David Byrne wants you to register to vote, and wants everyone else to, too

Former Talking Heads frontman and happiest of all the mutants David Byrne has a great post up about voter suppression, voter registration, and the state of American politics.

Expressing dismay at the popularity of racist and xenophobic messages, Byrne points out that the Americans who are most affected by these hate campaigns are also the least likely to cast a ballot, a situation exacerbated by voter suppression campaigns launched by the Republican state governments that took office in the midterm elections.

Byrne calls on his fans to get involved with the Community Voters Project, a house-to-house, one-to-one voter registration organization; and Project Vote which works for system change in voting, through litigation, legislative lobbying, and "solutions that remove barriers to voting."

Project Vote is hiring, and both organizations are donor-supported nonprofits. Byrne's post also embeds a form that lets Americans register to vote in a few easy steps.

A two-pronged approach is required in order for that to happen. The Community Voters Project functions on a more personal level—their staffers and volunteers are in the streets, continuing the fight against disenfranchisement by registering voters one by one and providing clarification into the (sometimes intentionally confusing) registration and voting processes.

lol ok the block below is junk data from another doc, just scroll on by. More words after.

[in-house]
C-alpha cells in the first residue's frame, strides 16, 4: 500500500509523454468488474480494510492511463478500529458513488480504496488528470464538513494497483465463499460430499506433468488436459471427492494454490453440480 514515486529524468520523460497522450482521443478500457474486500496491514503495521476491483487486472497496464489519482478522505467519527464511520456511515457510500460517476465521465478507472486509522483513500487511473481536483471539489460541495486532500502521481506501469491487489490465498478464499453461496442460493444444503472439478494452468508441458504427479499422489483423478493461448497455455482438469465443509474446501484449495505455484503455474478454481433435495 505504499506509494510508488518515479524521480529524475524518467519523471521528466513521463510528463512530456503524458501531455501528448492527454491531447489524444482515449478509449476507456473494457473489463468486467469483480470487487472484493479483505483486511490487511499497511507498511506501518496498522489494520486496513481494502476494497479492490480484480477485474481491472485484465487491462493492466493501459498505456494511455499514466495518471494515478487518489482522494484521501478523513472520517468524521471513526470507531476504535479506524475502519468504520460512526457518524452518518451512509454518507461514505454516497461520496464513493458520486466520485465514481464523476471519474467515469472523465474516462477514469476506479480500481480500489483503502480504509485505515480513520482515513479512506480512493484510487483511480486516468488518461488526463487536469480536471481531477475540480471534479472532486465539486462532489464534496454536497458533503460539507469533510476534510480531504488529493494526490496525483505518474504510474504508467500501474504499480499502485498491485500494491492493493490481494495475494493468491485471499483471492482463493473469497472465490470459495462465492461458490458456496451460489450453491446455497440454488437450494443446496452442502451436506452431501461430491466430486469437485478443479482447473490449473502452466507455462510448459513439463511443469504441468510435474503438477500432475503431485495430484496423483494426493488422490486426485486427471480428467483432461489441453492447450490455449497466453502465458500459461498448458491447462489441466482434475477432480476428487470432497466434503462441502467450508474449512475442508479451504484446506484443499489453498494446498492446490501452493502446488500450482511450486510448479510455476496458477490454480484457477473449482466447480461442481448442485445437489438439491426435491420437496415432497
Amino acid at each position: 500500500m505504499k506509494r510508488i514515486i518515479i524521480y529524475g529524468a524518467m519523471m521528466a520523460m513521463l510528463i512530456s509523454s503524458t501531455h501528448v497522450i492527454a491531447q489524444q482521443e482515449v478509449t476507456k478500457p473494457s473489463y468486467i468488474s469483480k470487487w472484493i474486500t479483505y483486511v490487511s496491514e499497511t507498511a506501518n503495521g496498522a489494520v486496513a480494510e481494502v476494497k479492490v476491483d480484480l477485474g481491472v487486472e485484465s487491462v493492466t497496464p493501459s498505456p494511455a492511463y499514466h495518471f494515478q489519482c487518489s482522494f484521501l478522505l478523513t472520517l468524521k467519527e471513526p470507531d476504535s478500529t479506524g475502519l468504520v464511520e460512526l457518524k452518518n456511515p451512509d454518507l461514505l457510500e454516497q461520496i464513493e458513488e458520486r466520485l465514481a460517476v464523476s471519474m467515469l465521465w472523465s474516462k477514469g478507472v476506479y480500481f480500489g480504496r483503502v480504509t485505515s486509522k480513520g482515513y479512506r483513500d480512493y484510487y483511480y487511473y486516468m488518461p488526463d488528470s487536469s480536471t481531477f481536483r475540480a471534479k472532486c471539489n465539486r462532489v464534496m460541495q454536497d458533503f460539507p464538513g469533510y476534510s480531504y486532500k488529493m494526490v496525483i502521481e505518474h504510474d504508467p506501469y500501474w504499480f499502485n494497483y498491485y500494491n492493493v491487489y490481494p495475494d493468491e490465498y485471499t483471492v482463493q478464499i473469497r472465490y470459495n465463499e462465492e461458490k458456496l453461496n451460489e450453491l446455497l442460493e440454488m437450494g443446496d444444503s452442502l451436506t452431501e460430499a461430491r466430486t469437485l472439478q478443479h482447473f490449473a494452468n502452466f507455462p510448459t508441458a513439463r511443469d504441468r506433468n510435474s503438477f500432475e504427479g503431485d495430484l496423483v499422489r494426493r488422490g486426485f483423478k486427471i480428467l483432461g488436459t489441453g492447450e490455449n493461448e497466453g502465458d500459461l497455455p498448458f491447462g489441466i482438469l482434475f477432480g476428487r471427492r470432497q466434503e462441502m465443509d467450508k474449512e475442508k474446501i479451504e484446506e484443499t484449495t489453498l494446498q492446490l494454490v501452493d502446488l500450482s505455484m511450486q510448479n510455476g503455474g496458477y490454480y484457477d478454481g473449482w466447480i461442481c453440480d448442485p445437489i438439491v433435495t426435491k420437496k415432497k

The second prong is legal—advocacy and lobbying in order to change laws and policies. Project Vote focuses more on that area by providing litigation, research, and technical assistance in order to promote effective voter registration laws, ensure that list maintenance procedures do not remove eligible voters, and provide solutions that remove barriers to voting.

Both the Community Voters Project and Project Vote are nonpartisan, nonprofit organizations that can use your help, and mine, as well. Below you can find some more information about each group and learn how you can contribute to their cause.

Despite all the heinous things the U.S. has done, we are still looked up to around the world. We are what many other people aspire to—or our good aspects at least.

[David Byrne]